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October 26, 1960 - Image 5

Resource type:
Text
Publication:
The Michigan Daily, 1960-10-26

Disclaimer: Computer generated plain text may have errors. Read more about this.

THE MICICAN DAILY

uling
Hours.

i

QUANTUM MECHANICS:
Debye Relates History of Theory

In Marle
Mary Markley Council, voted
Monday night to abolish the 10:30
p.m. Wednesday night closing.
The dormitory will now have
the same closing hours on Wed-
nesday as on other week nights,
11 pm. for' freshmen and mid-
night for upperclassmen. The
rule will go into effect beginning
Nov. 2.
On, the first Wednesday of
every month the dormitory will
close at 11 p.m.a.This will affect
all residents except those in Bar-
bara Little House, Markley's up-
perclass house. Houses may hold
meetings at this time if they so
desire.
Any additional house or corri-
dor meetings may be scheduled at
any time by the individual units.

"The quantum theory is an ex-
cellent example of an apparently
illogical explanation developing
into a good theory." Prof. Emeri-
tus Peter J. Debye, of Cornell
University, former winner of the
Nobel Prize for Chemistry, said
yesterday.
Prof. Debye, speaking to a capa-
city crowd at a meeting of the
University Student Affiliate of the
American Chemical Society, traced
the history of the quantum theory
from the work of Max Planck in
1900 to that of Erwin Schrodinger
in the 1930's,
Planck, working with "black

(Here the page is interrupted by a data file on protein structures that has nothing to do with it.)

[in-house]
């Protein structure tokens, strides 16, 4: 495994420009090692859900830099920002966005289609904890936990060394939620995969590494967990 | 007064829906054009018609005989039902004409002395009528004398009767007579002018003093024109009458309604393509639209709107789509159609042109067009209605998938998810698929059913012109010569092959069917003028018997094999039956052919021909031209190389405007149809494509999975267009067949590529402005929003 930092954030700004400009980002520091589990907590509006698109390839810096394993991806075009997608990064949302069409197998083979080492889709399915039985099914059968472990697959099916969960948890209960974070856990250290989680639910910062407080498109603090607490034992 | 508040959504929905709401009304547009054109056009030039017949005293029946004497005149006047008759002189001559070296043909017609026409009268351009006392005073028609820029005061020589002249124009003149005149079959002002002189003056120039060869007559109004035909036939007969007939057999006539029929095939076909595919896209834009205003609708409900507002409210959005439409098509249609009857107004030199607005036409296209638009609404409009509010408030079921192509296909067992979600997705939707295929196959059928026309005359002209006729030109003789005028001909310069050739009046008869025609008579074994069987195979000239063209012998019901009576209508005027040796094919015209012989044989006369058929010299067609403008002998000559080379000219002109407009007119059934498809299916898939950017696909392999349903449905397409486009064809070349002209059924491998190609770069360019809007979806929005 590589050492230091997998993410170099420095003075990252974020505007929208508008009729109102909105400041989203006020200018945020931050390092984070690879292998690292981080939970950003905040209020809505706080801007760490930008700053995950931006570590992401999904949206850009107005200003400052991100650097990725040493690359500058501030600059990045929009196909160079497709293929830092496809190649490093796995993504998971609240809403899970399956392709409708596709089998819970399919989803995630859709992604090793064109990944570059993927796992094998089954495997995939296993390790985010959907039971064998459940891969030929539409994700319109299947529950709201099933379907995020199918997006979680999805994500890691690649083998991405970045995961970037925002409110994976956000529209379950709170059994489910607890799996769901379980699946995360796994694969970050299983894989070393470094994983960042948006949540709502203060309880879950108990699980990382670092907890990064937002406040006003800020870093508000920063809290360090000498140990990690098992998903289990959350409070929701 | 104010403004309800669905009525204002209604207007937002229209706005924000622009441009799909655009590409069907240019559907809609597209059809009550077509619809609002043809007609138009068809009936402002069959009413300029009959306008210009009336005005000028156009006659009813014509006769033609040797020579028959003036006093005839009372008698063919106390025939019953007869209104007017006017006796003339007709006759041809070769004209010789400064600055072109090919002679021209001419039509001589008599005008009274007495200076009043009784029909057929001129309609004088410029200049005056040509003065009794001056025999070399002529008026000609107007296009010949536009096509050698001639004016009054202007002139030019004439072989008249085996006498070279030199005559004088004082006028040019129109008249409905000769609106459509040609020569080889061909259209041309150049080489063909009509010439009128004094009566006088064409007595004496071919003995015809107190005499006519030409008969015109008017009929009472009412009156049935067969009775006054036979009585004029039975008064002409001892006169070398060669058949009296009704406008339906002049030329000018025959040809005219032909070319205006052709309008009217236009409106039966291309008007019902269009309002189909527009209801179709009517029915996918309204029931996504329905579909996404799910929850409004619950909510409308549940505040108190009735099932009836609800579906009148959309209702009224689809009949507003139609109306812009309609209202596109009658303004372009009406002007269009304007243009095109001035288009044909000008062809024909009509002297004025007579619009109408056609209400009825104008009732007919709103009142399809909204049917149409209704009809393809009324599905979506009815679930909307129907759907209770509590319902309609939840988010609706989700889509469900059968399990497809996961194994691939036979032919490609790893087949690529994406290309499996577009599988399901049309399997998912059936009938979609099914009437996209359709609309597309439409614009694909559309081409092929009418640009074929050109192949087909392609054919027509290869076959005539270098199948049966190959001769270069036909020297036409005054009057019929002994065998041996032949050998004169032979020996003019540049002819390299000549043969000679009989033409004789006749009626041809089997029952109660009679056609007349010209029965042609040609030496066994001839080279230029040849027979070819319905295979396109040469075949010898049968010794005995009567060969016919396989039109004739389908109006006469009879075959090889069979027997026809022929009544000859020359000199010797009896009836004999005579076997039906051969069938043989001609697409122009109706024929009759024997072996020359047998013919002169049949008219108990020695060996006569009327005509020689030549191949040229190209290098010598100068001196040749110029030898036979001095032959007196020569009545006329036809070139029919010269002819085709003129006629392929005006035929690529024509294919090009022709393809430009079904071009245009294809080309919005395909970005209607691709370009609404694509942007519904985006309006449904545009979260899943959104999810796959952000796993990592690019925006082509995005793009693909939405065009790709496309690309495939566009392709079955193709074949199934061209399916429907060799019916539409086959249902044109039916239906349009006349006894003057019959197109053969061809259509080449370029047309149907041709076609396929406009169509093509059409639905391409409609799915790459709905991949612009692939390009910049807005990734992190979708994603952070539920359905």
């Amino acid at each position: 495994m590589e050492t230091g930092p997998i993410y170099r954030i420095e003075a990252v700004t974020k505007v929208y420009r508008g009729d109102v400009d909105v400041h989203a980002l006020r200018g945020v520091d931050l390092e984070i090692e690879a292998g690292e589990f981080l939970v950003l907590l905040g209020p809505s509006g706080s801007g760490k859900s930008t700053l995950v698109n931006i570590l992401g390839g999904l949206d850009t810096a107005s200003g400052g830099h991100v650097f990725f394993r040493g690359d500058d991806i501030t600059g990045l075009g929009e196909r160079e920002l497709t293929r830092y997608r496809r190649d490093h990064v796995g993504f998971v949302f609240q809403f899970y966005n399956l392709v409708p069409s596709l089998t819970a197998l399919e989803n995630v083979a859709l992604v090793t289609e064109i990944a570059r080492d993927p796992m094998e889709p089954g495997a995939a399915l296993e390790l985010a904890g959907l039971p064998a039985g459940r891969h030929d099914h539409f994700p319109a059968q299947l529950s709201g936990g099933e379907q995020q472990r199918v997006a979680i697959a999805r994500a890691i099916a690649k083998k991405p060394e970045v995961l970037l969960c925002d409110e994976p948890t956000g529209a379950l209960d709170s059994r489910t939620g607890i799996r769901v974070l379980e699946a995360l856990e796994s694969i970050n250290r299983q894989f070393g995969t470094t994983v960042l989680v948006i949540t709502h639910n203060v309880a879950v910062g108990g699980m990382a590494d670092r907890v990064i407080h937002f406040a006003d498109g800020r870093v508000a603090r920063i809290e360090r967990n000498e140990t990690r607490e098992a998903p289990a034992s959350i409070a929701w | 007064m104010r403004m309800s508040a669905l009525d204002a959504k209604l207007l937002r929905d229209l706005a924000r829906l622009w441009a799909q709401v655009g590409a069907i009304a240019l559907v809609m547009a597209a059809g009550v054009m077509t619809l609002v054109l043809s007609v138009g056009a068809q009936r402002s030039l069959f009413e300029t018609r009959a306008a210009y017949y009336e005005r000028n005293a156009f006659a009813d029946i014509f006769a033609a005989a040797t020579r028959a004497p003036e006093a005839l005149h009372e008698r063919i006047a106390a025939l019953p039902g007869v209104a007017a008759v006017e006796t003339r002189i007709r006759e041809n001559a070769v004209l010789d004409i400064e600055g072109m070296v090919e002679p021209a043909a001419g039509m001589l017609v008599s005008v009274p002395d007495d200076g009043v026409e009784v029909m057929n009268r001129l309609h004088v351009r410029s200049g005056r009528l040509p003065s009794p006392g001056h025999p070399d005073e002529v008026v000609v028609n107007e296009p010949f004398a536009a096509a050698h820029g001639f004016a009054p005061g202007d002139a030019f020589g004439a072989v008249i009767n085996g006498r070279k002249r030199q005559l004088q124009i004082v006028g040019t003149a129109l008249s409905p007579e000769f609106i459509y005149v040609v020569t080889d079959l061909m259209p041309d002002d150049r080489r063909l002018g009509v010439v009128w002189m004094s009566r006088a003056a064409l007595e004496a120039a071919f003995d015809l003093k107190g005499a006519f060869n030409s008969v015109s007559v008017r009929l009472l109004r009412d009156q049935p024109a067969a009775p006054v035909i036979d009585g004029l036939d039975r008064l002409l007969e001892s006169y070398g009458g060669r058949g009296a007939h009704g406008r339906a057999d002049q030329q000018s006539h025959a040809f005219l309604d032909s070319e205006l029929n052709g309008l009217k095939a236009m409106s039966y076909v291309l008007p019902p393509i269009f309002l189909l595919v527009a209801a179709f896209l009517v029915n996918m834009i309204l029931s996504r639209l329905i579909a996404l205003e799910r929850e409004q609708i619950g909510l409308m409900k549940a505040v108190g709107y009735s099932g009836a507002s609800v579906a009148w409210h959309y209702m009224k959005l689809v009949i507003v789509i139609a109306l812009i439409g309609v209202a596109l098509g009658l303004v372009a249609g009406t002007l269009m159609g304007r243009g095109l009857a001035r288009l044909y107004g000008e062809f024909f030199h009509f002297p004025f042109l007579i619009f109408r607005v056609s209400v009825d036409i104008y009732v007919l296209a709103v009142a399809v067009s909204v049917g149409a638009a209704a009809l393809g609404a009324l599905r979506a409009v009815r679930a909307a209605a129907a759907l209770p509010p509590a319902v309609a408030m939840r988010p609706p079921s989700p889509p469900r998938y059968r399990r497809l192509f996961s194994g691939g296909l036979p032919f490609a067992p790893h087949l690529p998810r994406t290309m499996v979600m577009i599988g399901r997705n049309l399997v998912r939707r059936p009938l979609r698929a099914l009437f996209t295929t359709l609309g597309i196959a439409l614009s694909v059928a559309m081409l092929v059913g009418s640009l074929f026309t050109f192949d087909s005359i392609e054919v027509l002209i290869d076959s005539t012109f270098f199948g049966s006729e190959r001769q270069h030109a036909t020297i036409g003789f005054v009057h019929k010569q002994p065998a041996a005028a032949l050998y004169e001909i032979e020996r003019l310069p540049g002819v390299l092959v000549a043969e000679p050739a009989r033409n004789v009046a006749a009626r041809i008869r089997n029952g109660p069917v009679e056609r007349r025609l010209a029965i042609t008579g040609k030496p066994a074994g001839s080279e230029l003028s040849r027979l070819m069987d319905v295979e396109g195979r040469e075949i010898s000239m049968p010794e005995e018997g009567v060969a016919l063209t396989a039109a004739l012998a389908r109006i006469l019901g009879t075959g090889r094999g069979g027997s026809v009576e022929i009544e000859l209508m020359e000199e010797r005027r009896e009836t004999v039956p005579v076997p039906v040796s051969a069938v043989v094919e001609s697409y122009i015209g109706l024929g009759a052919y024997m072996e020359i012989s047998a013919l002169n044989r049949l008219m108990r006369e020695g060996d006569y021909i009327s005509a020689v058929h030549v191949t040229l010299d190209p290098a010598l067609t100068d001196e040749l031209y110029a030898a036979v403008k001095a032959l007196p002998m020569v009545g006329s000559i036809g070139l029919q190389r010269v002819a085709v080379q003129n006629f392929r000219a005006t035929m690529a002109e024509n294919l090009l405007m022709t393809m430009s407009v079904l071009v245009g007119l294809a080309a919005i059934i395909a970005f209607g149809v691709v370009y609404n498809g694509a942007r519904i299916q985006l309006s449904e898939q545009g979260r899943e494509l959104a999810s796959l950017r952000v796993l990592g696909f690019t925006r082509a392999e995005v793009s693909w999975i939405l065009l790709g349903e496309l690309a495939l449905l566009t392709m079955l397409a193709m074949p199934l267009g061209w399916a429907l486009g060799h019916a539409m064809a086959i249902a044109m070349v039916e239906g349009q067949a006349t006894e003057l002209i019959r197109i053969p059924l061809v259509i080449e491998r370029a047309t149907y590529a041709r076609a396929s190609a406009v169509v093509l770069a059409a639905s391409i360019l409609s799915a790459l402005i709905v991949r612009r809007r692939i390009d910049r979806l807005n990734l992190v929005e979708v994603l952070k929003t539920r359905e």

bodies" or those which absorb all
radiation, suggested that radia-.]
Lion is both emitted and absorbed
in units of magnitude proportional
to the frequency.
This idea was a departure from
the classical. mechanics of Lnd-
wig Boltzman and others who be-

lieved that a particle emits radia-
tion continuously.
Niels Bohr, working in 1913,
"extended the quantum concepts
of Planck to the problem of the
structure of the atom by postulat-
ing that electrons, when traveling
about an atom's nucleus, main-
tain a 'stable orbit without loss
of energy,," said Debye..
Arnold Summerfield, soon after
Bohr, was able to place the elee-
trons in their geometrical orbits
around the nucleus of the atom.
In response to questions on the
work of Einstein, Prof. Debye ex-
plained that Einstein continued'
to hold the belief that quantum
theory was merely an extension
of classical mechanics rather than
a revolutionary new idea.
Prof. Debye, whose visits are
being sponsored by the Institute of
Science and Technoiogy, will con-

tinue his stay at the University
through December. He will be
available for consultation with
students or faculty.
Debates Set
At Hyde Park
Students may express their'
opinions on any issue at the tra-
ditional Hyde Park from 3 to
5 p.m. tomorrow on the daig.
Chairman Susani Kreisler, '61,
said that the event is open to
the entire campus.
Sponsored by the Women's
League, Hyde Park will take place
12 days before the national and
campus elections, and on the day,
Vice-President Richard M. Nixon
visits Ann Arbor..

Unt To Sell
Books, Help
Study Fund
Used books of all types will go
on sale Friday and Saturday at
the annual American Association
of University Women's book sale
at the International Center.
This is the main fund-raising
project of the local chapter, and
the proceeds go to the organiza-
tion's international study grant
and fellowship fund. American
women and women from abroad
who are doing post-graduate study
or research receiye the grants.
The books are donated by mem-
bers of the local branch of AAUW
and by townspeople.
Books will be on sale. at the
International Center from 1 to
9 p.m. Friday and from 9 a.m. to
2 p.m. Saturday.

,i

* THE FOLK ARTS FESTIVAL *

DAILY-OFIIL ULEI

11

JOSH WHITE'
THE WEAVERS
ODETTA . . .
PETE SEEGER.

. . OCT. 29
F FEB. 25
. MAR. 24
. . APR 24

Tickets now on sale at FOLLETT'S and ULRICH'S
for JOSH WHITE. Save your ticket stubs for a 25c
discount on The Weavers, Odetta, and Pete Seeger.

H

Student Government Council
announces
PETITIONING
for
~POSITIONS